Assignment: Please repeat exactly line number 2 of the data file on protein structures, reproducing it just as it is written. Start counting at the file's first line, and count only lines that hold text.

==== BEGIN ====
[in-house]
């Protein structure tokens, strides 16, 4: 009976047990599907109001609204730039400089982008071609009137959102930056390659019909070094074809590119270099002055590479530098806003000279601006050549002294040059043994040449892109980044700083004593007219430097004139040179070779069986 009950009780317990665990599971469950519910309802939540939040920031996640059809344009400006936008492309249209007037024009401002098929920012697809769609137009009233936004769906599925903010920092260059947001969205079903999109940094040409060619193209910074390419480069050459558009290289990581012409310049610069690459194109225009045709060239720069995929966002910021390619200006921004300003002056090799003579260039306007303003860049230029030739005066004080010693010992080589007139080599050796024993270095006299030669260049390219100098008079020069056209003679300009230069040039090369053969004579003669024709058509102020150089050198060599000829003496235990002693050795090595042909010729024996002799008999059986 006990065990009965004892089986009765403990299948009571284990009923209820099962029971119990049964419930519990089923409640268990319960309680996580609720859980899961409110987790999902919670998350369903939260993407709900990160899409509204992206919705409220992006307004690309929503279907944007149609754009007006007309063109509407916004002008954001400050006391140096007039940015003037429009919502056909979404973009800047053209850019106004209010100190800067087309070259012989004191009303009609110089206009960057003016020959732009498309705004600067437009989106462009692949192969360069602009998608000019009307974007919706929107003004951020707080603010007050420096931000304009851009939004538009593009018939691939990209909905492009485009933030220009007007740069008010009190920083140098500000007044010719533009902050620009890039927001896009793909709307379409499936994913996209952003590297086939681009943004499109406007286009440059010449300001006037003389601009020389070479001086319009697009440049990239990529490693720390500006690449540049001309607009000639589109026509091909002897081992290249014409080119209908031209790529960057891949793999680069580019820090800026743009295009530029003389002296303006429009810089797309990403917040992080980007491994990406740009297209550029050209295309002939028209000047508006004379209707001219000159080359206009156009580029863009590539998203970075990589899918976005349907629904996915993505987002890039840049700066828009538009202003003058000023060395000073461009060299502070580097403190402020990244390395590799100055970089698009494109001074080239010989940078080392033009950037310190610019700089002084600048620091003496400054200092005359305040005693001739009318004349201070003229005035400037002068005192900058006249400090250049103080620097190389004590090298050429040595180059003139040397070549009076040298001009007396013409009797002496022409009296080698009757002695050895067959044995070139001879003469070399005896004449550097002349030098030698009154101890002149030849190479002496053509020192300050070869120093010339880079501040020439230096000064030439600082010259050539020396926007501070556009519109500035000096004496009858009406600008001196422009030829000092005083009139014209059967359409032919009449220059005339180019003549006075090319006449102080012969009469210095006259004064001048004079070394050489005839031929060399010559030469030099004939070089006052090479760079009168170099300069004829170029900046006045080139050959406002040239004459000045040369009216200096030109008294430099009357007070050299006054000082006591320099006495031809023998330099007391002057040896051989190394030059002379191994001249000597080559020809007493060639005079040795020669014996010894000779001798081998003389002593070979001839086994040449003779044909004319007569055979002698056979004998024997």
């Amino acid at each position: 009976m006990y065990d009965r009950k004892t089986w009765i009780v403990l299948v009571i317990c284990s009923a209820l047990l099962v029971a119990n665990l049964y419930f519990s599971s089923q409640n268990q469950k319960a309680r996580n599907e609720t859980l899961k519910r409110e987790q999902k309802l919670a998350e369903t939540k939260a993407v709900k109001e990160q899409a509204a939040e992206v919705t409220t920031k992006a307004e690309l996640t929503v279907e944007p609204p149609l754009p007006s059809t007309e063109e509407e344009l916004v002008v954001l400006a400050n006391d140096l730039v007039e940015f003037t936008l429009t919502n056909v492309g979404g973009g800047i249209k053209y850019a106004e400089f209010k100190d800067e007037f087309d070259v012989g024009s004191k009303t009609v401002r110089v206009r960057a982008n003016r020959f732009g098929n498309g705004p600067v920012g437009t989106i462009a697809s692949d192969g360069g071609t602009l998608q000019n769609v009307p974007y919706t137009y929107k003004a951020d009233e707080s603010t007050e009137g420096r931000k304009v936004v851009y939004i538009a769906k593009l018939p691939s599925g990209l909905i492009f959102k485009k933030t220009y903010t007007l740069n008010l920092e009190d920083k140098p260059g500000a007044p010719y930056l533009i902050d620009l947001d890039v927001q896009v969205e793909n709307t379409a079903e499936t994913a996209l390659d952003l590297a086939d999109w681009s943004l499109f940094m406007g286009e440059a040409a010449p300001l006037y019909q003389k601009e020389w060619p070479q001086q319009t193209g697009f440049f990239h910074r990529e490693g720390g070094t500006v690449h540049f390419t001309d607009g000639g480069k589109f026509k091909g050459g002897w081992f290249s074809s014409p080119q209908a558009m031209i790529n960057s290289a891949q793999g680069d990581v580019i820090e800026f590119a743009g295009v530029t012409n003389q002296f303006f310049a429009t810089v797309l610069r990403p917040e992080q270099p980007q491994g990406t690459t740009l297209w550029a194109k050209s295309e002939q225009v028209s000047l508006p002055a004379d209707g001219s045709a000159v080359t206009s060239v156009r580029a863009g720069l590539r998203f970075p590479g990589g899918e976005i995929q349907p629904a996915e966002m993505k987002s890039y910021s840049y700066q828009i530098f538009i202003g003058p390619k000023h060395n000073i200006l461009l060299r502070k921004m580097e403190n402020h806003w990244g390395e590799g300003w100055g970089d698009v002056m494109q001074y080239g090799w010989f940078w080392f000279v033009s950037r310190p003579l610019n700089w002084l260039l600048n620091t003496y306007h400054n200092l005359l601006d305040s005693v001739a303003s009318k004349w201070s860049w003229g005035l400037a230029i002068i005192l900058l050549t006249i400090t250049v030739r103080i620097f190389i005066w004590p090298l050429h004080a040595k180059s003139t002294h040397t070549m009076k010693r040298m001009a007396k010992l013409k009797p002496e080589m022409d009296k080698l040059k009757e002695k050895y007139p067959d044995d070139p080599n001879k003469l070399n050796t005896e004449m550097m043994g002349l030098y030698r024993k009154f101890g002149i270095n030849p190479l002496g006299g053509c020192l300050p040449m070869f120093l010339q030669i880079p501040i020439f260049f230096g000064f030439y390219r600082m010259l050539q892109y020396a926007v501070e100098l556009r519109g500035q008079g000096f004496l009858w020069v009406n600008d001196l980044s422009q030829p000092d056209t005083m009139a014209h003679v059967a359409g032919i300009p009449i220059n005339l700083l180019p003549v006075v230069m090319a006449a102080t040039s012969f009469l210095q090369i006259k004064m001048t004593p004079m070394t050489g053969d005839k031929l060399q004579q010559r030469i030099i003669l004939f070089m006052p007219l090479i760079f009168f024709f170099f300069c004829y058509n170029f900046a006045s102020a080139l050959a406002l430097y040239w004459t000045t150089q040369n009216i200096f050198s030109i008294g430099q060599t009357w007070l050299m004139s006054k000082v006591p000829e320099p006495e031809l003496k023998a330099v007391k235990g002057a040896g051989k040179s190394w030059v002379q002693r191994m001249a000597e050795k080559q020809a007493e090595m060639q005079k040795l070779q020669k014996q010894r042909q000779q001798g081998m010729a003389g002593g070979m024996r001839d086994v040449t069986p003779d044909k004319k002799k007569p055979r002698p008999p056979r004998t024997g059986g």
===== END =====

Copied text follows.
């Protein structure tokens, strides 16, 4: 009976047990599907109001609204730039400089982008071609009137959102930056390659019909070094074809590119270099002055590479530098806003000279601006050549002294040059043994040449892109980044700083004593007219430097004139040179070779069986 009950009780317990665990599971469950519910309802939540939040920031996640059809344009400006936008492309249209007037024009401002098929920012697809769609137009009233936004769906599925903010920092260059947001969205079903999109940094040409060619193209910074390419480069050459558009290289990581012409310049610069690459194109225009045709060239720069995929966002910021390619200006921004300003002056090799003579260039306007303003860049230029030739005066004080010693010992080589007139080599050796024993270095006299030669260049390219100098008079020069056209003679300009230069040039090369053969004579003669024709058509102020150089050198060599000829003496235990002693050795090595042909010729024996002799008999059986 006990065990009965004892089986009765403990299948009571284990009923209820099962029971119990049964419930519990089923409640268990319960309680996580609720859980899961409110987790999902919670998350369903939260993407709900990160899409509204992206919705409220992006307004690309929503279907944007149609754009007006007309063109509407916004002008954001400050006391140096007039940015003037429009919502056909979404973009800047053209850019106004209010100190800067087309070259012989004191009303009609110089206009960057003016020959732009498309705004600067437009989106462009692949192969360069602009998608000019009307974007919706929107003004951020707080603010007050420096931000304009851009939004538009593009018939691939990209909905492009485009933030220009007007740069008010009190920083140098500000007044010719533009902050620009890039927001896009793909709307379409499936994913996209952003590297086939681009943004499109406007286009440059010449300001006037003389601009020389070479001086319009697009440049990239990529490693720390500006690449540049001309607009000639589109026509091909002897081992290249014409080119209908031209790529960057891949793999680069580019820090800026743009295009530029003389002296303006429009810089797309990403917040992080980007491994990406740009297209550029050209295309002939028209000047508006004379209707001219000159080359206009156009580029863009590539998203970075990589899918976005349907629904996915993505987002890039840049700066828009538009202003003058000023060395000073461009060299502070580097403190402020990244390395590799100055970089698009494109001074080239010989940078080392033009950037310190610019700089002084600048620091003496400054200092005359305040005693001739009318004349201070003229005035400037002068005192900058006249400090250049103080620097190389004590090298050429040595180059003139040397070549009076040298001009007396013409009797002496022409009296080698009757002695050895067959044995070139001879003469070399005896004449550097002349030098030698009154101890002149030849190479002496053509020192300050070869120093010339880079501040020439230096000064030439600082010259050539020396926007501070556009519109500035000096004496009858009406600008001196422009030829000092005083009139014209059967359409032919009449220059005339180019003549006075090319006449102080012969009469210095006259004064001048004079070394050489005839031929060399010559030469030099004939070089006052090479760079009168170099300069004829170029900046006045080139050959406002040239004459000045040369009216200096030109008294430099009357007070050299006054000082006591320099006495031809023998330099007391002057040896051989190394030059002379191994001249000597080559020809007493060639005079040795020669014996010894000779001798081998003389002593070979001839086994040449003779044909004319007569055979002698056979004998024997």